Cyprus Mail
Cyprus

Unions lash out at university’s army intake plan

The University of Cyprus campus

The University of Cyprus’ decision to extend spring-semester enrolment for army conscripts concluding their service this month to private-school graduates stirred up controversy at the House education committee on Wednesday.

Following the government’s last year decision to cut the mandatory 24-month army service for all males of school-leaving age to 14 months, a nine-month vacuum was created for the group that had just been called up, as it was scheduled for release in January 2017 but university enrolment typically takes place in September.

Catering to this group, the UCy promptly announced it would be creating a special introductory spring semester for the released soldiers who gained entry via the designated pancyprian examinations, so they wouldn’t be forced to sit the year out.

When it became evident that their number was very small, the university’s top decision-making bodies decided to extend the scope of the semester to cover all eligible graduates who qualified based on international exam results – typically, private-school leavers.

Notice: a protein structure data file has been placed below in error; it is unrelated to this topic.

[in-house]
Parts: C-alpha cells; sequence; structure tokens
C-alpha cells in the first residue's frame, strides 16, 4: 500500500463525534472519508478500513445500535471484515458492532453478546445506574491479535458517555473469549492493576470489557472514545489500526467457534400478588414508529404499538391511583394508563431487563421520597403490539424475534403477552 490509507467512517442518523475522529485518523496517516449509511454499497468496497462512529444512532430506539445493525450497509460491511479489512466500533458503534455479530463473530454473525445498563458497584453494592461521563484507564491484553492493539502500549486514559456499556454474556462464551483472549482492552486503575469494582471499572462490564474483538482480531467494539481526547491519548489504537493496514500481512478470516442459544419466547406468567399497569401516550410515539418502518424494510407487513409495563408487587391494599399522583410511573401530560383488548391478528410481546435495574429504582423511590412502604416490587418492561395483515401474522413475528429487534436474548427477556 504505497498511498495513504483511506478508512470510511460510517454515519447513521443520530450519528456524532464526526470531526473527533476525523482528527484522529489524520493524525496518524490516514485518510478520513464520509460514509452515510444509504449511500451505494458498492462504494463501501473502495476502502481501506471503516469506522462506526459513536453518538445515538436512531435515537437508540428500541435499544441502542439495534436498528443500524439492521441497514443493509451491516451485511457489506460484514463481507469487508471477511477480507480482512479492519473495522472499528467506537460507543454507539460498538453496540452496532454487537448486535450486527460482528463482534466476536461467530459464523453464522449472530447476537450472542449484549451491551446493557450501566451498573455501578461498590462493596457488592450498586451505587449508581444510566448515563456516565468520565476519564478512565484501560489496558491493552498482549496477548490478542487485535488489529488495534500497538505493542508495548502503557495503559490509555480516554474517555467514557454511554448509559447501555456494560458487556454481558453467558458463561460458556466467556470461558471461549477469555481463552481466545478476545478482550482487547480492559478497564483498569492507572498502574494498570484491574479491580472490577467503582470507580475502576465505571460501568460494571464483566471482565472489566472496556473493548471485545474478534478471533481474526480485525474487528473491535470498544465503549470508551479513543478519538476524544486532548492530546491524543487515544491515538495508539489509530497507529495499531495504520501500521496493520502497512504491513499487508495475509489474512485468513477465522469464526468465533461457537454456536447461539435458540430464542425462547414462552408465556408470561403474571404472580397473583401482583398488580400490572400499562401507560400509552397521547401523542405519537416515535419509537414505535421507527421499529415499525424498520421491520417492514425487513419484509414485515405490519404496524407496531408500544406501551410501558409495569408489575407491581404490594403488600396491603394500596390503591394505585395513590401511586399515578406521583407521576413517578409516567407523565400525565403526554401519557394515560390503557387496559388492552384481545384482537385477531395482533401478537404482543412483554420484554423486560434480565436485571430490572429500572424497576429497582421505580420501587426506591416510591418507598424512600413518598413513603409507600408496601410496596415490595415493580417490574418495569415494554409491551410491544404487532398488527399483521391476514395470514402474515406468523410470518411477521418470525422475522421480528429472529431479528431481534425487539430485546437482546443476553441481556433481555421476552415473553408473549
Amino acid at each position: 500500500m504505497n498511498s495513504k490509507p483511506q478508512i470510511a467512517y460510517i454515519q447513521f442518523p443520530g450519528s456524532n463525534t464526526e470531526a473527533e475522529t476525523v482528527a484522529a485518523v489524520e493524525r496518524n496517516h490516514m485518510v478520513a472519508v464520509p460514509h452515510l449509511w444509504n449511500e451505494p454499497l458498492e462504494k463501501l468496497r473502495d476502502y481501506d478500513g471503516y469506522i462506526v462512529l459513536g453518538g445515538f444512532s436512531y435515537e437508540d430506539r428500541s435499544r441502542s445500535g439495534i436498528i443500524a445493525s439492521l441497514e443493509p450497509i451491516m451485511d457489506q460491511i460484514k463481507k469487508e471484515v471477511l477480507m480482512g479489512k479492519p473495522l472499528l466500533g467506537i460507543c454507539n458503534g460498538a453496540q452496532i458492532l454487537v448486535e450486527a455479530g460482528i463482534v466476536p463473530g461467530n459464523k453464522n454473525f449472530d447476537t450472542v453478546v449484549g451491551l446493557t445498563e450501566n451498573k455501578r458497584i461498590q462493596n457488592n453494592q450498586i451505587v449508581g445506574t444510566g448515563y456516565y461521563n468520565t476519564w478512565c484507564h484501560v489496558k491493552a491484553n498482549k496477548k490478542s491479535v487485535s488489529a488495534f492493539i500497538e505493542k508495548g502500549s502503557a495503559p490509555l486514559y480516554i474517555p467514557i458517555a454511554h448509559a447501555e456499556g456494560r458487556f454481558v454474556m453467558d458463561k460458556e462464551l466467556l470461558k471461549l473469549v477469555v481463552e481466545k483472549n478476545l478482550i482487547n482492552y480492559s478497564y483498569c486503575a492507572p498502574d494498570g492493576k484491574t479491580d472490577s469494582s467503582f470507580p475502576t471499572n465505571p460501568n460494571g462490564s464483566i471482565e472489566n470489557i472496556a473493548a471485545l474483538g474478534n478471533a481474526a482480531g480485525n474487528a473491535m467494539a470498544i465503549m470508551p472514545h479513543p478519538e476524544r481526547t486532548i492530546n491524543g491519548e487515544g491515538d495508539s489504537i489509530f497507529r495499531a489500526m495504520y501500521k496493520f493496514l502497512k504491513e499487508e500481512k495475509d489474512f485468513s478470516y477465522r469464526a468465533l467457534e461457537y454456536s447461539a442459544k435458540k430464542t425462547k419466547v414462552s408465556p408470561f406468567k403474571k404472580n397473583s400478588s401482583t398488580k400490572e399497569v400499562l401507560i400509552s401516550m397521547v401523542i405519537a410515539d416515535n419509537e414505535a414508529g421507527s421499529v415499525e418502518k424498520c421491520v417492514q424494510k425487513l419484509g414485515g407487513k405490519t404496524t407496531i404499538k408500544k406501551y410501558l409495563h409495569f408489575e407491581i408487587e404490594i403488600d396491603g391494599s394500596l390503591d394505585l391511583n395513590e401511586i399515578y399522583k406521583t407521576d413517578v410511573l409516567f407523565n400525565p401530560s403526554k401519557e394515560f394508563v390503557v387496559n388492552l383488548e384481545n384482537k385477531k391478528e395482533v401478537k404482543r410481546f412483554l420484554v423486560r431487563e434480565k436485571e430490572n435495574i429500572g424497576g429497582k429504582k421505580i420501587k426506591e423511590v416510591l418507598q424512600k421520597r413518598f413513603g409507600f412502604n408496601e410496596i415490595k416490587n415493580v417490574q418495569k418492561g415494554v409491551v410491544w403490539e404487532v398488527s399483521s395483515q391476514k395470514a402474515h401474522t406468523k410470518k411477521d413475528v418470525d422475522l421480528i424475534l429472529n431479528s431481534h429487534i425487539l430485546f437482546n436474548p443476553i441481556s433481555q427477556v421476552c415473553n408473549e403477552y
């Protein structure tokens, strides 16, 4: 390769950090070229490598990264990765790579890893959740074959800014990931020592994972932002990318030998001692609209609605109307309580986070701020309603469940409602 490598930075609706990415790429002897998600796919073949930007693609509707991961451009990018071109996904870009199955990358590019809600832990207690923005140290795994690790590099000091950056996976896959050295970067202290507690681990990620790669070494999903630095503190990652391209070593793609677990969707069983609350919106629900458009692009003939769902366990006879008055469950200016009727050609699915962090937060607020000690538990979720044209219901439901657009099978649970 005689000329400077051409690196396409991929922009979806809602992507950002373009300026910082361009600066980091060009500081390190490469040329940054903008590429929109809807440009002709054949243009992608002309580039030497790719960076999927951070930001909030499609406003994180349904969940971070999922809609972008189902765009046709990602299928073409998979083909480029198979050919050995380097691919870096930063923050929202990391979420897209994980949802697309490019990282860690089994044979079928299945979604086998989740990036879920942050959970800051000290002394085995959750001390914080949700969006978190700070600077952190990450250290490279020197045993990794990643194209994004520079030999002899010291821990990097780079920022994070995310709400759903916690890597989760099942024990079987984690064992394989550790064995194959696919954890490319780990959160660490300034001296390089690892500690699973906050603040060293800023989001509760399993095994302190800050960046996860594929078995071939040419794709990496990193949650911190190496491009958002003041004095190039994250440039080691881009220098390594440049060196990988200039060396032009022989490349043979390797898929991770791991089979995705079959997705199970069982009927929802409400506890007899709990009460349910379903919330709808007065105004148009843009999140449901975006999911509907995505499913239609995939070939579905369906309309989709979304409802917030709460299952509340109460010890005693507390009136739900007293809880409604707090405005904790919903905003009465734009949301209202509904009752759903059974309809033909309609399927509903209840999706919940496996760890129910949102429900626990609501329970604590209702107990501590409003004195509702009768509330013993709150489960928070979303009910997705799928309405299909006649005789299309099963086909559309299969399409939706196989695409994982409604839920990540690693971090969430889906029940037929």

The debate over whether, and to what extent, alternative paths leading to studies at Cyprus’ public universities should become available has been raging for nearly a decade.

A compromise government bill capped alternative entry – via grades in international exams – at 3 per cent, but the regulations required for the law to take effect have yet to be presented to parliament.

The university argues that the released conscripts would not technically be students but would simply be allowed to take the courses and receive the credits, which, if the law precludes them from continuing at the UCy, they would then be able to ‘carry’ to another university in Europe.

High-school teacher union chief Demetris Taliadoros deemed the move an attempt by the UCy at “creating a fait-accompli” for the passing of regulations as-yet unseen.

Private-school parents’ association chief Nicos Shalis said detractors attitude was “shallow-hearted”, as they sought to deny children of equal opportunities in education.

 

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